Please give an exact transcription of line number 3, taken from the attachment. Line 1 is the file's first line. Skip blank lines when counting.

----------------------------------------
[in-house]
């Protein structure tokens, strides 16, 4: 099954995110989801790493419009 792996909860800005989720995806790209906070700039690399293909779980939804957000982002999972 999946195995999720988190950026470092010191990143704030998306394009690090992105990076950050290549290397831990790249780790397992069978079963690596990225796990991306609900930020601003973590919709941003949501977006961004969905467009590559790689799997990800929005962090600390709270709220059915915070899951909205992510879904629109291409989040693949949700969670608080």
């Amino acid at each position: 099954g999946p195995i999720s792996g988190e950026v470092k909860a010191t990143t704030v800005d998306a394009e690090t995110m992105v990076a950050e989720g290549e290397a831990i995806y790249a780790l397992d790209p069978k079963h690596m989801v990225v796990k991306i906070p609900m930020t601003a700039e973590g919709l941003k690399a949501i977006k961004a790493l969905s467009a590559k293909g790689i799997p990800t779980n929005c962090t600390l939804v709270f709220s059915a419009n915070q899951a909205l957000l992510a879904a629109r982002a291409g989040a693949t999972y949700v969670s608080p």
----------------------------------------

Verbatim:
């Amino acid at each position: 099954g999946p195995i999720s792996g988190e950026v470092k909860a010191t990143t704030v800005d998306a394009e690090t995110m992105v990076a950050e989720g290549e290397a831990i995806y790249a780790l397992d790209p069978k079963h690596m989801v990225v796990k991306i906070p609900m930020t601003a700039e973590g919709l941003k690399a949501i977006k961004a790493l969905s467009a590559k293909g790689i799997p990800t779980n929005c962090t600390l939804v709270f709220s059915a419009n915070q899951a909205l957000l992510a879904a629109r982002a291409g989040a693949t999972y949700v969670s608080p």